You no doubt remember exactly what you were doing when you got the call that told you there had been a terrible accident involving your loved one. Your memory of events beyond that moment, however, may be a lot more vague. In fact, your next conscious memory may be of a time that came hours, even days later. Memory loss is a common factor associated with shock, post-traumatic stress syndrome and the typical grieving process, as if there is such a thing.
No grieving process is typical because no two situations are the same; however, many people who have suffered unexpected, devastating losses have found they shared certain emotions and experiences in common. If a negligent driver caused your loved one’s death, you may also experience frustration and anger, which can lead to physical health problems if left unchecked. Learning about various coping mechanisms, as well as where to seek support, can help you come to terms with your great loss.
Practical tools to help you mourn
Your life will obviously never be the same as you learn to live without your loved one. He or she may have perhaps simply been on the way to work or running an errand when a distracted or drunk driver hit them, thrusting you and your family into unfathomable shock and sorrow. The following ideas may be useful as you try to overcome grief and go on in life:
- Many people in similar situations find it very helpful to write down thoughts and feelings in the aftermaths of loved ones’ deaths. Even if you’ve never been the type of person to keep a journal, giving this form of grieving a try may prove therapeutic for you. There’s no right or wrong about what to write. In fact, in addition to expressing your emotions, you may want to keep lists and written account of tasks, duties and upcoming events to help you focus when concentrating on daily life is difficult.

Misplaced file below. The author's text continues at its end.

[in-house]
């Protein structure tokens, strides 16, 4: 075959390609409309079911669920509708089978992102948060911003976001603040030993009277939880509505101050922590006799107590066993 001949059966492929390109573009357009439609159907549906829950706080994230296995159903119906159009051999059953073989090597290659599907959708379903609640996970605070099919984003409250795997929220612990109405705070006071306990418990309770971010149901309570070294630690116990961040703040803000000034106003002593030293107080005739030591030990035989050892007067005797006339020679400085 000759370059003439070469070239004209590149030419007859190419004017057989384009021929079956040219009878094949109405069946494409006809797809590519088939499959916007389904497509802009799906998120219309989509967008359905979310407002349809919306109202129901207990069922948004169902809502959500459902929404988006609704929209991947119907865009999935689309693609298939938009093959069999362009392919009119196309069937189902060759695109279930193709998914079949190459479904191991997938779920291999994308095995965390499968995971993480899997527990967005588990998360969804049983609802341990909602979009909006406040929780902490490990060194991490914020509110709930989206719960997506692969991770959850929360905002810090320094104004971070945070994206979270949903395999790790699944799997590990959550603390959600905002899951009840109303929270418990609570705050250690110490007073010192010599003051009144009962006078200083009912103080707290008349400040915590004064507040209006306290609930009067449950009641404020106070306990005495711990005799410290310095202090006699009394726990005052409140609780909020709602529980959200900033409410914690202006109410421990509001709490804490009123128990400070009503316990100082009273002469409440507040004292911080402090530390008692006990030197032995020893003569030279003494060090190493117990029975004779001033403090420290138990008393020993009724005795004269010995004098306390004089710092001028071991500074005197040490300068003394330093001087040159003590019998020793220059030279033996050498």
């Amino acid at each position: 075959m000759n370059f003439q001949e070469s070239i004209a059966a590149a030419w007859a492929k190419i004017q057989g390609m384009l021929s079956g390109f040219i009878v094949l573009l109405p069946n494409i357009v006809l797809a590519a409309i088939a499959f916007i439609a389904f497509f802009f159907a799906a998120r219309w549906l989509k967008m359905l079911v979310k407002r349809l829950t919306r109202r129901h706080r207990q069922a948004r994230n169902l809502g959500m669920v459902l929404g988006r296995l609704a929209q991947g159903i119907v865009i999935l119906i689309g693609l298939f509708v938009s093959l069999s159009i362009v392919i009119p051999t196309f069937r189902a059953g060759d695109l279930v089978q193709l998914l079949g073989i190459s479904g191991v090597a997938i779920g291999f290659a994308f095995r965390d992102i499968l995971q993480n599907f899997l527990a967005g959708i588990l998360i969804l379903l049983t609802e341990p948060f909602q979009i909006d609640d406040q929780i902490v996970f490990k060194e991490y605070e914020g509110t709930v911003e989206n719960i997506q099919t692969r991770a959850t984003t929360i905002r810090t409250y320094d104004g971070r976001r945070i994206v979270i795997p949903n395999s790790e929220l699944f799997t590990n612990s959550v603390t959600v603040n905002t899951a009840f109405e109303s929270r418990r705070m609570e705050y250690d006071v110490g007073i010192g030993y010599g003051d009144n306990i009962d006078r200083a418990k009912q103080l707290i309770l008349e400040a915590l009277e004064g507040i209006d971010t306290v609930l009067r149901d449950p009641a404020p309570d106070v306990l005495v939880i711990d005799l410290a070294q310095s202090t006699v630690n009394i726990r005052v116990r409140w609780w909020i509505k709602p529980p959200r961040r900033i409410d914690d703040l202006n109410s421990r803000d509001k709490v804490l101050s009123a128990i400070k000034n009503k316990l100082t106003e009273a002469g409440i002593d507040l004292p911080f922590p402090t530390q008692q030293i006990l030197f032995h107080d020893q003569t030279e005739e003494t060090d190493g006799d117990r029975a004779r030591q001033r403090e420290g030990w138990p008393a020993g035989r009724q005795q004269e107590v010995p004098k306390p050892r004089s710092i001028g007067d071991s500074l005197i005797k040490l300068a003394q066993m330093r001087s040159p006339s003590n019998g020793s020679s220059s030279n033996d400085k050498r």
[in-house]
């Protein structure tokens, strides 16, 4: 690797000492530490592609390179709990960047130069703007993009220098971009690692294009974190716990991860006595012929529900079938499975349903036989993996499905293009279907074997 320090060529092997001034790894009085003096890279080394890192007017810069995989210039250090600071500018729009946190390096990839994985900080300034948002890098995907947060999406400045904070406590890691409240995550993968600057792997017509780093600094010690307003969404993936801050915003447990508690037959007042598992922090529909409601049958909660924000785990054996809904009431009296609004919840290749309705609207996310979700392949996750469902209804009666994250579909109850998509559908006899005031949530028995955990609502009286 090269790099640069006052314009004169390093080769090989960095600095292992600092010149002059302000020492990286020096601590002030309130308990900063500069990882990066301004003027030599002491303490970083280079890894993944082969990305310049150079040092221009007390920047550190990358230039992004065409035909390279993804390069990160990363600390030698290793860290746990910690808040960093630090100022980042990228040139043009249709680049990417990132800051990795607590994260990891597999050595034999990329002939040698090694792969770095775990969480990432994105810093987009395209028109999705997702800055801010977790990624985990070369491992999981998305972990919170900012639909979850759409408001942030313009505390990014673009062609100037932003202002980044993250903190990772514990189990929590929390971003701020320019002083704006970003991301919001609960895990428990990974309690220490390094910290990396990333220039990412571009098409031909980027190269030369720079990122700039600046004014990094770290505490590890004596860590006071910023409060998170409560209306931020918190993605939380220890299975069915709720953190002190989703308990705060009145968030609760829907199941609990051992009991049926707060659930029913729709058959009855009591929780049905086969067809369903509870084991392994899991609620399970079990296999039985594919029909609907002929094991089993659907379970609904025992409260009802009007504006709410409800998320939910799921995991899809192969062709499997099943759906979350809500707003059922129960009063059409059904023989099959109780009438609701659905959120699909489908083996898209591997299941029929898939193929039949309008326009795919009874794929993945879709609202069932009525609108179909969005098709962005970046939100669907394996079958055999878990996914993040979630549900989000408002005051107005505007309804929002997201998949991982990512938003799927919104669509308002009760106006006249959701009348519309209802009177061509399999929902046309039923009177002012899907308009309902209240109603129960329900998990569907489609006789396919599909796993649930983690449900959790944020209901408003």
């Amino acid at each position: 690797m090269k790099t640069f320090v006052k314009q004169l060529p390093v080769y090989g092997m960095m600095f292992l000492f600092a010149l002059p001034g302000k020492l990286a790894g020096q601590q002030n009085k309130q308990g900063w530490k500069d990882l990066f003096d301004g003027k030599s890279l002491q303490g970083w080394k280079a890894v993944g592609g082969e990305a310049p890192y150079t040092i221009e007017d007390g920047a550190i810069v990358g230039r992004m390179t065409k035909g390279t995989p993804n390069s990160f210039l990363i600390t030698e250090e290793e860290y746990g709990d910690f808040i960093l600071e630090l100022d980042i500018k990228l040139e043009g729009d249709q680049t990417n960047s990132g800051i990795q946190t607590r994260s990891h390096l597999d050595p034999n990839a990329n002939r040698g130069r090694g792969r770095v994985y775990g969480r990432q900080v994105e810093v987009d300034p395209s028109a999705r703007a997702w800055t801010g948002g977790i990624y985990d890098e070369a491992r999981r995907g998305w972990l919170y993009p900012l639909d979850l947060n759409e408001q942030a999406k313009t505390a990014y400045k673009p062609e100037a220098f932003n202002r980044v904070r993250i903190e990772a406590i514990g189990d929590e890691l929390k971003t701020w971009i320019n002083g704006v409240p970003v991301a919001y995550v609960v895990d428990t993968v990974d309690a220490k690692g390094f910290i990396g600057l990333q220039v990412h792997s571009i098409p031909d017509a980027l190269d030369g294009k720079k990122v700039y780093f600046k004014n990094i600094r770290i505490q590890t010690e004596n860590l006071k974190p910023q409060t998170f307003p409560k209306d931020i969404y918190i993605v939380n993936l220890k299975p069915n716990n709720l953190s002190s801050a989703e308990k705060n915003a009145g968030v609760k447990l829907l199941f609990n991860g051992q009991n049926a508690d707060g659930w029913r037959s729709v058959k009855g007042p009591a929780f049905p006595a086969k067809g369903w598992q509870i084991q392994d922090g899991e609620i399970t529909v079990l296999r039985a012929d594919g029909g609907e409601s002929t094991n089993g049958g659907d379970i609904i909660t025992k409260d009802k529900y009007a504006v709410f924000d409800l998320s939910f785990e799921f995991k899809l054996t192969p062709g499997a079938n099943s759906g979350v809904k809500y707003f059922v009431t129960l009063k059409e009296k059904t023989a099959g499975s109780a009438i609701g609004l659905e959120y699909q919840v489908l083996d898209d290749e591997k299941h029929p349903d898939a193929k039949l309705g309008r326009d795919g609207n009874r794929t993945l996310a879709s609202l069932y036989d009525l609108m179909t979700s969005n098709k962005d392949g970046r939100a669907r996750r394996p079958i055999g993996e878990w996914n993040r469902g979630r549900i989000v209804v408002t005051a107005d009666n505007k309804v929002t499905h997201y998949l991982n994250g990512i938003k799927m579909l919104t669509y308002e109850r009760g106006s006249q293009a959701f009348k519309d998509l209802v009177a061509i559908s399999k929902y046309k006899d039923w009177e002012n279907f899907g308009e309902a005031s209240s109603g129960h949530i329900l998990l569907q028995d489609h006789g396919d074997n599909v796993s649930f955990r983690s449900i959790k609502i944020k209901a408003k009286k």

- Sleeping and eating problems often occur following sudden, untimely loss. You may want to stay in bed unceasingly and find yourself binge eating unhealthy foods as a direct reaction to your grief. On the other hand, many people suffer severe insomnia and lack of appetite during the mourning process as well. Either situation is an extreme to a healthy medium, and it’s crucial for you to find balance in order to stay focused and well.
- It’s natural to want to set aside tasks and duties that may seem superficial in the wake of a loved one’s death. However, chronic procrastination can set in and cause even more stress if you’re not careful. Some people find it very helpful to continue to carry out basic daily tasks and duties, one at a time, so they feel like they are in control of their situations and can still function.
You will likely spend a lot of time thinking about your loved one, and may even relive the moments surrounding his or her death over and over in your mind. So as not to dwell on such things to the point that you feel paralyzed and unable to go on in life, it may help to set an alarm that allows you to spend a certain amount of time focused on such thoughts, then gently helps you transition your focus to other present issues.
Other support options in recovery
Nothing can replace the loss of your loved one. It’s understandable, though, that you’d want to pursue justice on behalf of your beloved family member when another person’s negligence or recklessness caused his or her death.
In such circumstances, many Tennessee residents turn to experienced attorneys to help them file wrongful death claims in court.